A lawyer claimed Derrick Miller, a key government witness in the City Hall corruption case against ex-Mayor Kwame Kilpatrick, was being protected by federal officials in an undisclosed location — and then promptly withdrew the allegation in a court filing.
Jerome Watson, an attorney at Detroit law firm Miller Canfield, yanked the allegation Sunday hours after being contacted by The Detroit News.
Watson wrote in a federal court filing Friday that Miller was being protected at a distant location because he is a witness in a “high profile criminal prosecution.” Miller’s lawyer denied the allegation.
The conflicting reports raised questions about Miller’s safety after reaching an agreement to testify against Kilpatrick, his childhood friend and former boss.
Speculation about Miller’s whereabouts emerged in connection with a civil lawsuit involving Miller, Kilpatrick and others. The city of Detroit has tried unsuccessfully to serve Miller with a court summons since May but has been unable to find him.
“An investigation … concluded that defendant Miller is under some form of federal protection – whether formal or informal – in a distant location, as he is a key witness in a high-profile criminal prosecution,” wrote Watson, who is representing the city of Detroit in a sewer lawsuit against Kilpatrick, Miller and others.
Miller, who moved from Detroit to Falls Church, Va., after leaving the Kilpatrick administration, is not under federal protection, his lawyer said.
“That’s not true at all,” defense attorney Byron Pitts said. “Whoever said that doesn’t know what they’re talking about.”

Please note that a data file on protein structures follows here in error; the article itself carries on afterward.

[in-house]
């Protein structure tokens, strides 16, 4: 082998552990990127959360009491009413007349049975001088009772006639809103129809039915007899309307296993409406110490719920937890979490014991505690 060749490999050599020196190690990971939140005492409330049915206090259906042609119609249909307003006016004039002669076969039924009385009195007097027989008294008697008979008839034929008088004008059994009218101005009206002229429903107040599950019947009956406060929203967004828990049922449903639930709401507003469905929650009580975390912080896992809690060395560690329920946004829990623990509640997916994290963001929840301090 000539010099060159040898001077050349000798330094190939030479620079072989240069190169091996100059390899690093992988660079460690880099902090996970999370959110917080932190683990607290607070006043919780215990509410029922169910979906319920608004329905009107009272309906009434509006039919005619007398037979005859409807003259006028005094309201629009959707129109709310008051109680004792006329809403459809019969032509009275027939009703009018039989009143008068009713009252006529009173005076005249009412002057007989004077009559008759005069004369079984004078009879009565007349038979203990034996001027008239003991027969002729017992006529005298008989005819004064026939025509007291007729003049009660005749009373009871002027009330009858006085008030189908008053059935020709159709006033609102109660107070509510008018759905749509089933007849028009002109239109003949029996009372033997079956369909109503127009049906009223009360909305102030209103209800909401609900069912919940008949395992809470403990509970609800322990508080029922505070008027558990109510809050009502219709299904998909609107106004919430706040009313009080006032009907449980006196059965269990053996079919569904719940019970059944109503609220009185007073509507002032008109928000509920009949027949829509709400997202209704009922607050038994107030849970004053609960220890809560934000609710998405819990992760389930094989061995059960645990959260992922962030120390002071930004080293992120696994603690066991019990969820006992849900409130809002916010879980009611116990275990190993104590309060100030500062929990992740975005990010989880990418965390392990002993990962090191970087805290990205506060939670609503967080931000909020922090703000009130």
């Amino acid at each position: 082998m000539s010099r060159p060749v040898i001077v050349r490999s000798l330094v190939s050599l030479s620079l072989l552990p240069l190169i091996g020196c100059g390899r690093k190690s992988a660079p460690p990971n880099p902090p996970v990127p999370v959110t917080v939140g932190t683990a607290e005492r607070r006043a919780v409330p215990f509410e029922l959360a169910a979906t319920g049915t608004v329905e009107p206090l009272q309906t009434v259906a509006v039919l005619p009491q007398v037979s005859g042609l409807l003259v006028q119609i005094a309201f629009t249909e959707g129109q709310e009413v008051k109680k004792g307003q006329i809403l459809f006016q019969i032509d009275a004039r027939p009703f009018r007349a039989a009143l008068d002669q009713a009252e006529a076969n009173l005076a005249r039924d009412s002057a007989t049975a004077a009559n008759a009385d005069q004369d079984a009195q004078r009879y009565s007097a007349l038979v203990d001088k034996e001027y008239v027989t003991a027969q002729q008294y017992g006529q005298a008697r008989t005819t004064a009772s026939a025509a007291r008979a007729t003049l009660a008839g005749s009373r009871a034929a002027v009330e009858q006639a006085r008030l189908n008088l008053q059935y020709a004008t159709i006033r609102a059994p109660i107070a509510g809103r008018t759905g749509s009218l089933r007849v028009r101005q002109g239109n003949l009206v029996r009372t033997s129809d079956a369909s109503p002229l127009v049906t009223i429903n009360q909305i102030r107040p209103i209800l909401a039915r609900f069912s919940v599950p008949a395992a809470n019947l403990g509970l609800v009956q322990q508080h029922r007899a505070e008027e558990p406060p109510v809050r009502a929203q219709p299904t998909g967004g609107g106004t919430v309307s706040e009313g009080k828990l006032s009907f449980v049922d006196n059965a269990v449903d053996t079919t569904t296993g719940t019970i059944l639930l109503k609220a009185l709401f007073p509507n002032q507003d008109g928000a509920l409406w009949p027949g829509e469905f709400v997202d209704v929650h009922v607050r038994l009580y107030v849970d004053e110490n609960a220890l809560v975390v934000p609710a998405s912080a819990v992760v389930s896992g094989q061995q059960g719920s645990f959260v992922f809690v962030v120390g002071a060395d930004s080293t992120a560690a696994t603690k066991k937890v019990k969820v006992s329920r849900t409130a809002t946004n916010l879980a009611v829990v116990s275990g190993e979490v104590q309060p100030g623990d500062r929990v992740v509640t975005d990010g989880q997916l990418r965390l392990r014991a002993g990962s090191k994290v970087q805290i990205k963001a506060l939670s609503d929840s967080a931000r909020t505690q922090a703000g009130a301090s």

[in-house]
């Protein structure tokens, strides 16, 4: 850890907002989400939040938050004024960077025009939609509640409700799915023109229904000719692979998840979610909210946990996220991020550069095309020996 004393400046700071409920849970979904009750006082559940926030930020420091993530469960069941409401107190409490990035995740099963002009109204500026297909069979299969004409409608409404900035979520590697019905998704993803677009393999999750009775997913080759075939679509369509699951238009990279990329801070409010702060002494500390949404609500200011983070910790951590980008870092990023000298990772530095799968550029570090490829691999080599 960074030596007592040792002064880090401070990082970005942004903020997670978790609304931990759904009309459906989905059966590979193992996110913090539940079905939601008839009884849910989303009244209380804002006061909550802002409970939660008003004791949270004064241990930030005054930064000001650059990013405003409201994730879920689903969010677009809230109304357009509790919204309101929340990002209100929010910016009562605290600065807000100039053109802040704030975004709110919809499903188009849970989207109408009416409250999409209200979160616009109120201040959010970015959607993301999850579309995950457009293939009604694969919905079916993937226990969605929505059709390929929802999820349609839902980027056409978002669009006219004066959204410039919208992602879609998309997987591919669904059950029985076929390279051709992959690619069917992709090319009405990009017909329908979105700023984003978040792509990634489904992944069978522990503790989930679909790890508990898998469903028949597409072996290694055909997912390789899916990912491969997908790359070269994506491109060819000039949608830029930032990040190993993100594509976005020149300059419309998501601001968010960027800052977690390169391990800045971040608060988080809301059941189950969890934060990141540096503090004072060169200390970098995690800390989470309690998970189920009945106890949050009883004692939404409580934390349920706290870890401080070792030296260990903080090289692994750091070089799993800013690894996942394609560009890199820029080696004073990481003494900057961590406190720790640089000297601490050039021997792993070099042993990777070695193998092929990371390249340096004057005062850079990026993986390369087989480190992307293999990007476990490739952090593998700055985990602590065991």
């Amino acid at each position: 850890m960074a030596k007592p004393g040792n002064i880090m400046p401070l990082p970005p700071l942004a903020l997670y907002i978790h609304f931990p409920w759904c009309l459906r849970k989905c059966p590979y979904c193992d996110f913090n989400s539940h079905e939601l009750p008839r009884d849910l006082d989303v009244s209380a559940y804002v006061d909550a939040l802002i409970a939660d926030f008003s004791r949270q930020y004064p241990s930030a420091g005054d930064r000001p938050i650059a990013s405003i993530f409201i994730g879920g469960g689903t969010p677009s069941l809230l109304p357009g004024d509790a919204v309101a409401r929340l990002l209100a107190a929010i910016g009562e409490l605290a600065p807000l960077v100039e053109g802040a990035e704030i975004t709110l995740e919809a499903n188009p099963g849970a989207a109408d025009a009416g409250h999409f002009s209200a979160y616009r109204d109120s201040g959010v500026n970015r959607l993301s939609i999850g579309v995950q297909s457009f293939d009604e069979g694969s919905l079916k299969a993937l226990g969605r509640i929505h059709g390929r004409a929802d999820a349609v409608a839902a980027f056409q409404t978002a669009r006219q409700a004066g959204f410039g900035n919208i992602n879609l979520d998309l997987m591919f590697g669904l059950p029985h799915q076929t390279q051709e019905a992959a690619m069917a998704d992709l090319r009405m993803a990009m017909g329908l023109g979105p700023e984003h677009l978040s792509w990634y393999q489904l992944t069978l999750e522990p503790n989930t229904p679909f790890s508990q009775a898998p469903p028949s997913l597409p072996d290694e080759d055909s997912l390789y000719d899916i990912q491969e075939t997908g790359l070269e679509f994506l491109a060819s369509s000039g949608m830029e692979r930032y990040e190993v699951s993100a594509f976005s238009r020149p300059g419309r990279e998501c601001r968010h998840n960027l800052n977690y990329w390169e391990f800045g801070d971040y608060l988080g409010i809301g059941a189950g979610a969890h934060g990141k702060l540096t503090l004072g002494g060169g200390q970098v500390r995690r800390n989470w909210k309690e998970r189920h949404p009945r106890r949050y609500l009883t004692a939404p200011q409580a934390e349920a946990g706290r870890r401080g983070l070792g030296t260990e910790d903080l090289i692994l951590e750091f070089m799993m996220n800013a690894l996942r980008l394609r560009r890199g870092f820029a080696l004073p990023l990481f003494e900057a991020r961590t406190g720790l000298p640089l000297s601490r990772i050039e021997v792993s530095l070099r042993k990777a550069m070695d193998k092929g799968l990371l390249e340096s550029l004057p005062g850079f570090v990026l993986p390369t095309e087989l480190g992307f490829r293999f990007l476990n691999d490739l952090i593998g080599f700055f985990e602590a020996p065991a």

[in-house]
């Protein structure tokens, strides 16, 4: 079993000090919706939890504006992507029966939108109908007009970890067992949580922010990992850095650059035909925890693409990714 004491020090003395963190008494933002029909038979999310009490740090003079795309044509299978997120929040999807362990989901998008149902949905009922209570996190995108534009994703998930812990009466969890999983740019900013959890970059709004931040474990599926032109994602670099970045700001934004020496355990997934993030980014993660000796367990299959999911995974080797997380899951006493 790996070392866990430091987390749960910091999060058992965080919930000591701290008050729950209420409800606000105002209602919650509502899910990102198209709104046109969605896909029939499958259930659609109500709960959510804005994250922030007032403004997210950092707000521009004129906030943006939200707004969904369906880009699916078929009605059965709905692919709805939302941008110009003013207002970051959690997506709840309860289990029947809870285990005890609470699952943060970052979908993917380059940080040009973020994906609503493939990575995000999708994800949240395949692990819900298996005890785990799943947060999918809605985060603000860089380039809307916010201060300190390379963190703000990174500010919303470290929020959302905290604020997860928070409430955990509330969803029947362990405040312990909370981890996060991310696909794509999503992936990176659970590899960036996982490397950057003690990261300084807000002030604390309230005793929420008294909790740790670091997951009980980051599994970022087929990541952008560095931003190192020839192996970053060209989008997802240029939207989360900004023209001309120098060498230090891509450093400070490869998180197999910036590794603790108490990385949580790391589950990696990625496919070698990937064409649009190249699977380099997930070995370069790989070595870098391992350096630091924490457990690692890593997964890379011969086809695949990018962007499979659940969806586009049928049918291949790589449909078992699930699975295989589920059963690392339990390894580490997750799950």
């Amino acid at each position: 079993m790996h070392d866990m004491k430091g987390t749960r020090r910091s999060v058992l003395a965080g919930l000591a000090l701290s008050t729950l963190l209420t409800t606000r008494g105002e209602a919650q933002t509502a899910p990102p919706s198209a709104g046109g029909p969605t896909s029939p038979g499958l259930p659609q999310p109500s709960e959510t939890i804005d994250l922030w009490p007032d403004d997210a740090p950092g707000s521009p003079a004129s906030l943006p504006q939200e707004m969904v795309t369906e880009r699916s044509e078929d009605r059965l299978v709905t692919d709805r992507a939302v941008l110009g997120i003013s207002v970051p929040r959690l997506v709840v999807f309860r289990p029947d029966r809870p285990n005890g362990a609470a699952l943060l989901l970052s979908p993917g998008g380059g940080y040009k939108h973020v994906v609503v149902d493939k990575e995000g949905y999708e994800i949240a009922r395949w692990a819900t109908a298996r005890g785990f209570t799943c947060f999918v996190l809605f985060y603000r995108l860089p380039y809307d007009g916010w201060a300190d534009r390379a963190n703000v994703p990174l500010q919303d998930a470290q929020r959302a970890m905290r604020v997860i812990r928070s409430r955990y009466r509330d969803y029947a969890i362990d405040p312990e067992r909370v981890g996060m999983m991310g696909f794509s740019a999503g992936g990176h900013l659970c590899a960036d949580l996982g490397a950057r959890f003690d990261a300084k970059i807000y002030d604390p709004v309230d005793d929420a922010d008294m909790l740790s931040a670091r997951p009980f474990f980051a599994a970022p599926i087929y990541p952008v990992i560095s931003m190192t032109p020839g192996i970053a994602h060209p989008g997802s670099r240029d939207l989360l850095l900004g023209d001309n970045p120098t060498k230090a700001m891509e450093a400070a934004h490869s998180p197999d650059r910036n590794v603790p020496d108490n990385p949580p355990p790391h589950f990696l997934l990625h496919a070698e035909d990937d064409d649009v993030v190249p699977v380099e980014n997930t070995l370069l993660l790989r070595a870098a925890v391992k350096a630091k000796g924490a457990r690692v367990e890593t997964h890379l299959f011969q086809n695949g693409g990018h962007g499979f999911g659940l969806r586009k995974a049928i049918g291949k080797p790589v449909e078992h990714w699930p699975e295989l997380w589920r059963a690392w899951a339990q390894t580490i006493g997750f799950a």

The U.S. Marshals Service is responsible for protecting government witnesses. The U.S. Marshals Service provides 24-hour protection to witnesses before and during trials.
“The United States Marshals Service does not comment on the matter of witness security nor identify anyone who may or may not be a participant,” Marshals Service spokesman Matt Batcheller said Sunday.
Miller, 42, is expected to testify against Kilpatrick in federal court as the first witnesses take the stand in the corruption trial. He was an original member of the alleged Kilpatrick Enterprise, and allegedly gave Kilpatrick a $10,000 powder-room payoff, but later pleaded guilty and agreed to cooperate with the feds.
His cooperation is expected to help prosecutors secure potentially damaging testimony from a former member of Kilpatrick’s inner circle.
Co-defendant Bernard Kilpatrick’s lawyer John Shea was unaware of any threats against Miller.
“No, absolutely not,” Shea said Sunday. “This is the first I’ve heard of any sort of federal protection or that anyone is concerned about threats or anything like that with respect to Derrick. The last thing anybody in this case needs is stuff like that. Is Derrick Miller an important witness? Yeah. But is he the most important witness? Is he the witness the whole case is going to turn on? I don’t think of any witness like that.”